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2013 MLB Draft Astros First Round Selection: Mark Appel, RHP, Stanford

Well, here he is, the polarizing top prospect of the 2013 class. What are the pluses, what are the minuses, and does he carry ace potential?


There's been something of a vendetta against Appel held by the Astros' fanbase since the pre-draft process last year. Some of it was due to the fact that he was represented by Scott Boras, who seemingly drove a hard bargain with the Astros' management and priced Appel out of the team's strategy. Some of it also seemed to come the perception of Appel as a prospect, however, especially in the preseason this year. However, Appel is not the same pitcher he was at the end of the 2012 campaign- he's a much better one.

Appel has a prototypical pitcher's body- broad shouldered, 6'5", and strong in the lower half. He's a great athlete and he moves very fluidly in his delivery. His arm is loose and he generates good arm speed, but he doesn't have to put a ton of effort into his mechanics to create plus velocity. He takes a long stride and generates good leg drive and his delivery doesn't put much stress on his elbow. As far as his mechanics go, he shouldn't be a big injury risk.

As far as stuff goes, Appel has it all. His fastball is not his best offering, but it's still a 60 pitch on the 20-80 scale. He tends to sit around 95 MPH, but touches as high as 98. His fastball can be a bit true at times, but at its best it has significant arm side run. As he adjusts to pro ball and throwing every fifth day, he'll likely sit 93-96, which will still make his fastball an above average pitch for him to work off of.

Appel's best breaking pitch is his plus slider, which he has learned to command much better this season. He can throw it for strikes and as a chase pitch, and it generates plenty of swings and misses. The pitch has hard velocity, between 86-88 MPH, and it has a sharp cutting action with late bite and is a present plus offering.

In addition to his fastball/slider combo, Appel has developed an outstanding changeup this season. He has learned to command it immaculately, and the bottom absolutely falls out of the pitch as it approaches the plate. It fades away from right-handed hitters, playing excellently off of his fastball. Like his slider, it qualifies as plus and a true out pitch. Appel will also mix in the occasional curveball with decent shape, though it's more of an average, change of pace pitch to round out his arsenal.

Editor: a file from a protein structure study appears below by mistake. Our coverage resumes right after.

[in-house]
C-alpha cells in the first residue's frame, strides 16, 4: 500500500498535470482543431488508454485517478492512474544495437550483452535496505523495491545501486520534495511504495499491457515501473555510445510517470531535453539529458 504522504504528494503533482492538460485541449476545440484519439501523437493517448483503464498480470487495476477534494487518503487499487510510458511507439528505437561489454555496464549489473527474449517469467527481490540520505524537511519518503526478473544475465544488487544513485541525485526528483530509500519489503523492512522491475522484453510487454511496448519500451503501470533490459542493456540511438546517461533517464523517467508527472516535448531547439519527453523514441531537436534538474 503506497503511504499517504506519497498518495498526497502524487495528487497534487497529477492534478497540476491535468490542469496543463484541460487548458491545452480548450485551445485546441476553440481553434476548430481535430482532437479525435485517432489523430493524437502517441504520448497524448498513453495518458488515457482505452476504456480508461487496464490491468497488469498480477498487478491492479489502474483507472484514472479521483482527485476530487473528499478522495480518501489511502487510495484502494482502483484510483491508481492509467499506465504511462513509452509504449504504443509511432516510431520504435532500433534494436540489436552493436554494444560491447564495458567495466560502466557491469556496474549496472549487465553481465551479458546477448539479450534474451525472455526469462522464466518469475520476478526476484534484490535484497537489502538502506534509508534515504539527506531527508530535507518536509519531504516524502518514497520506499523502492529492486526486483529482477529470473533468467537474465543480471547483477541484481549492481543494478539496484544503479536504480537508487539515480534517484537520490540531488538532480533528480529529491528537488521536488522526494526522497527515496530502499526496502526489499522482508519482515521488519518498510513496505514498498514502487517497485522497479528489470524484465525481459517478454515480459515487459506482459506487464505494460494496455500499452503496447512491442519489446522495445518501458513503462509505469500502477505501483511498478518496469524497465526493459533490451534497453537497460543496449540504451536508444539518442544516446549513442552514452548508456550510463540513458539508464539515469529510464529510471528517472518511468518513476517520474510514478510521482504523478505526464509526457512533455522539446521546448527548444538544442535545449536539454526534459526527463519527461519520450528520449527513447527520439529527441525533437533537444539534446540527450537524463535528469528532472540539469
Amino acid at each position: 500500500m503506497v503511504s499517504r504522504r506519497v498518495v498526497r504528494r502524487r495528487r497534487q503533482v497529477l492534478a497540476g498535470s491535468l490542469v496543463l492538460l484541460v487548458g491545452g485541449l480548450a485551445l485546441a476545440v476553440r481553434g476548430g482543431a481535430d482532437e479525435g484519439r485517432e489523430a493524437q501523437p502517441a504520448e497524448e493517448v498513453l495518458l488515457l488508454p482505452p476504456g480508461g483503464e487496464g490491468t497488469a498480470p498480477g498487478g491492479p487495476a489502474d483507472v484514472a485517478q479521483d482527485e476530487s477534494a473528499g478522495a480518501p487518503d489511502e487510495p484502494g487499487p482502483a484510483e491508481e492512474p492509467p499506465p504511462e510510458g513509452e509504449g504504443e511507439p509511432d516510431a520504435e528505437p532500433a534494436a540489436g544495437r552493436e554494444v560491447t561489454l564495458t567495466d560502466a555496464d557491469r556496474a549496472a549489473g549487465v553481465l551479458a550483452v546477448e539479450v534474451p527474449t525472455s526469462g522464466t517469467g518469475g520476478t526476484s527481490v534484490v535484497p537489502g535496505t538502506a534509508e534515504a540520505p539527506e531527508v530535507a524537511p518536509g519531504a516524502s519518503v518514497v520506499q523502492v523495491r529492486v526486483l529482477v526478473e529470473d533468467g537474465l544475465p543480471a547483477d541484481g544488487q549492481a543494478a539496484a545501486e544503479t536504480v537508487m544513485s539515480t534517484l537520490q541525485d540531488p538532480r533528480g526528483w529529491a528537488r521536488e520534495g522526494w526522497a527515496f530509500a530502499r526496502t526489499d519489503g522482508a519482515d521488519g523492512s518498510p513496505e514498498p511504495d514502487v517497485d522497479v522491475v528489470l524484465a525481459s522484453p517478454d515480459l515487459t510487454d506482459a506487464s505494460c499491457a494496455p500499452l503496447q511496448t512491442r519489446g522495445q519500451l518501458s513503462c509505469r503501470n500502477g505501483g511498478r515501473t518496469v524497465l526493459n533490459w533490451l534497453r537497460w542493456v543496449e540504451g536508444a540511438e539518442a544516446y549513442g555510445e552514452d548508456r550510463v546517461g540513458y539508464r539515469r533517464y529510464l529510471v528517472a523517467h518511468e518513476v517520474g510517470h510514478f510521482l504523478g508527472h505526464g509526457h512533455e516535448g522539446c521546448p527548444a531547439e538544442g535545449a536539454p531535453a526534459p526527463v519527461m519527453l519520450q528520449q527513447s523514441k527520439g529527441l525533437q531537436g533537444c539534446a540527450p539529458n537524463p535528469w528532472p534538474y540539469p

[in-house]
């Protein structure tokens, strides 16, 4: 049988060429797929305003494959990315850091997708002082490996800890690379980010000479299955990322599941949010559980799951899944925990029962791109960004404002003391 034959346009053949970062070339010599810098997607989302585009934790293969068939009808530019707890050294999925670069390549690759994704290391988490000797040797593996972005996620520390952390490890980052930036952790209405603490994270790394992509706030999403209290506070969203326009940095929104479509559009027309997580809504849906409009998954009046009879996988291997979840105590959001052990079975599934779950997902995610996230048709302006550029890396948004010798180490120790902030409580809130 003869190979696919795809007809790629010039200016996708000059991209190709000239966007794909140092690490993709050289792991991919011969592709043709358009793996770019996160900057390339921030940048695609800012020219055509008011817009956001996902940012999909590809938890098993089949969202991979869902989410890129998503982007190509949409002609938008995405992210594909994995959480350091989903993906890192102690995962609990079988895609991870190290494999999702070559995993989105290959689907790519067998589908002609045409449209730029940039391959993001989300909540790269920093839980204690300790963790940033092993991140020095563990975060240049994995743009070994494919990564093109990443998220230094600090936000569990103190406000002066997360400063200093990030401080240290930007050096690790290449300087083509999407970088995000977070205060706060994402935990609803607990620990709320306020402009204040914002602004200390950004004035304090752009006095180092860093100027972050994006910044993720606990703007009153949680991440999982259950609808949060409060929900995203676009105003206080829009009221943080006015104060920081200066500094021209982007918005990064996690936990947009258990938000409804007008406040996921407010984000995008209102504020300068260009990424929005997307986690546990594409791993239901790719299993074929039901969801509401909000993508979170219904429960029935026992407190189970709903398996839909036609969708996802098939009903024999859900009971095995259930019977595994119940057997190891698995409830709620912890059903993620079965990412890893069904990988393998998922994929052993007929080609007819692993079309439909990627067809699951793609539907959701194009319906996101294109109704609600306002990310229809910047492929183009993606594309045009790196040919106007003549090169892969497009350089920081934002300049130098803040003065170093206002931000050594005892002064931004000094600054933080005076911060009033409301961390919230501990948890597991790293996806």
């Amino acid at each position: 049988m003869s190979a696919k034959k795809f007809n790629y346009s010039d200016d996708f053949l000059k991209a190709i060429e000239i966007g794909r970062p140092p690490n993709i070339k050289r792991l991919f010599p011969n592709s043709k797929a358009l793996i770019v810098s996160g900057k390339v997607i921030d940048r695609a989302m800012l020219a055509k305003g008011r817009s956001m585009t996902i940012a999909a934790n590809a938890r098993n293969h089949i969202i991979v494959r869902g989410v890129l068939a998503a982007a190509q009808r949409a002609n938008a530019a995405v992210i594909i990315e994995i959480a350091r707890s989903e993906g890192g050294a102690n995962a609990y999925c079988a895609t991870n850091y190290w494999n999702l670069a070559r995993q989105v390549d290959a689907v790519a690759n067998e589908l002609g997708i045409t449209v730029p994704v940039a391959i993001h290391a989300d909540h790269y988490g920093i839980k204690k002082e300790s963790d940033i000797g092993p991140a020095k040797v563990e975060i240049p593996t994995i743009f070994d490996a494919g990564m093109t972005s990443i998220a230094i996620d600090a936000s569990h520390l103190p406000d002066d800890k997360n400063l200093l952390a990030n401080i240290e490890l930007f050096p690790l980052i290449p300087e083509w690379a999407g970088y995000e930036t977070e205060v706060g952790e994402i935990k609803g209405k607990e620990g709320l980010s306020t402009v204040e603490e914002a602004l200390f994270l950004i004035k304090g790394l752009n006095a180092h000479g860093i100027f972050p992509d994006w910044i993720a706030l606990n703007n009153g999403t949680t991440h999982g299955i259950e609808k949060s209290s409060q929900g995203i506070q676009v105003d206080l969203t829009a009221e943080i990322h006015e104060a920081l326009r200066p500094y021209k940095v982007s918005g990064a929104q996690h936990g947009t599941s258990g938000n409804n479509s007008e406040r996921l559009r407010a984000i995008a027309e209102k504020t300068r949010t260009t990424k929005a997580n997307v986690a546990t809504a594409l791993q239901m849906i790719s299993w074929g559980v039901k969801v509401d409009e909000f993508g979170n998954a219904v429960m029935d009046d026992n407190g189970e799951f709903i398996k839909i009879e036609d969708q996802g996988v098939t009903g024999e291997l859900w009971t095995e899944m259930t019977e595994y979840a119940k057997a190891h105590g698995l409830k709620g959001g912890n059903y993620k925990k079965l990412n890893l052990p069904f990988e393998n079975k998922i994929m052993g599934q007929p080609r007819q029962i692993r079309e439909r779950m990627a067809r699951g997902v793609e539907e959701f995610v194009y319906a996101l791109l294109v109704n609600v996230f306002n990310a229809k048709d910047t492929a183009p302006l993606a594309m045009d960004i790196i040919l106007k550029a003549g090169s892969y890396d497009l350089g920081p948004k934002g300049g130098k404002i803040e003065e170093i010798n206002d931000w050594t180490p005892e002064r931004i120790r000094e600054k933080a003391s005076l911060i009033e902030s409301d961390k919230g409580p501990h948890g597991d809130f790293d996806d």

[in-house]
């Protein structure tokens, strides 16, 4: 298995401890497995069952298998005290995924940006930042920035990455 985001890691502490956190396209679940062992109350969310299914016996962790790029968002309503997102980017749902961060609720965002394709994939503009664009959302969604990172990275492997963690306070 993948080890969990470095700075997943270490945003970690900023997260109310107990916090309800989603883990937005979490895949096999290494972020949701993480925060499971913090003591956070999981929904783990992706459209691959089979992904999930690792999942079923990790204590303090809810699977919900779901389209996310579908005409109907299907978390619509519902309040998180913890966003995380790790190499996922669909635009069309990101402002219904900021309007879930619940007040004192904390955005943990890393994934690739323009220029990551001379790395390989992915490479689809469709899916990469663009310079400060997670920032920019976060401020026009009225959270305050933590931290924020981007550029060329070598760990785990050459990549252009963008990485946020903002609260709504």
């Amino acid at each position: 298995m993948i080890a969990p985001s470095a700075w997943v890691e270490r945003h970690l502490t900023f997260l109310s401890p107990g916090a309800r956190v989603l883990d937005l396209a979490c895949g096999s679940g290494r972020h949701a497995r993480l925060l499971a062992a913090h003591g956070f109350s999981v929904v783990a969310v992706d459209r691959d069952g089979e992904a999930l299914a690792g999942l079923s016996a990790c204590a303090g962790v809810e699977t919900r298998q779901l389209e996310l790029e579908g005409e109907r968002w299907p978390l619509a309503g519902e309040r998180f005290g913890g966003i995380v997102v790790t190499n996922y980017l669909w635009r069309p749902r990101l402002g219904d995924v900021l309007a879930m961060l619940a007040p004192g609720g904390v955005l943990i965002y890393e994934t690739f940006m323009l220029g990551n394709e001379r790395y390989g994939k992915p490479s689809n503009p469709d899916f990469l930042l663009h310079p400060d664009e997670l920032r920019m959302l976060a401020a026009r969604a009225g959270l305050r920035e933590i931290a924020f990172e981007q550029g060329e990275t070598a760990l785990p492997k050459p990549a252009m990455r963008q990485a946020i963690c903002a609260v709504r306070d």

Though I see all kinds of tremendous stuff when I watch Appel throw, one thing does concern me. The Stanford coaching staff has shown little concern for his professional future while relying on him as their Friday starter, and his pitch counts have routinely reached levels over 120 or 130 pitches in important games. Though his stuff has not diminished to this point and he's remained remarkably healthy, there's been some significant tax on his arm and that can't be forgotten when evaluating him.

For all the debate about the true quality of Mark Appel as a prospect, I am in the camp that believes he does have the potential to be a #1 starter if he stays healthy like he has to this point. He has two offspeed pitches that can be dominant to pair with his above-average to plus fastball, and his command is above average, as well. He needs to continue to polish his craft and use his changeup more liberally since he primarily throws fastballs and sliders in college. There's very, very little to complain about here.

MLB Floor

All that stands between Appel and being anything less than a #2/3 starter is health. He's very polished and already has big league plus stuff.

MLB Ceiling

Right-handed Cliff Lee. 3 phenomenal pitches and command that should continue to improve as he matures.

Projected Draft Round

It seems very unlikely that he slides past pick 2, but if Moran goes #1, he could go between 3-5.

Will he sign?

That shouldn't be a problem this time.



Mark Appel Prospect Video (via Steve Fiorindo)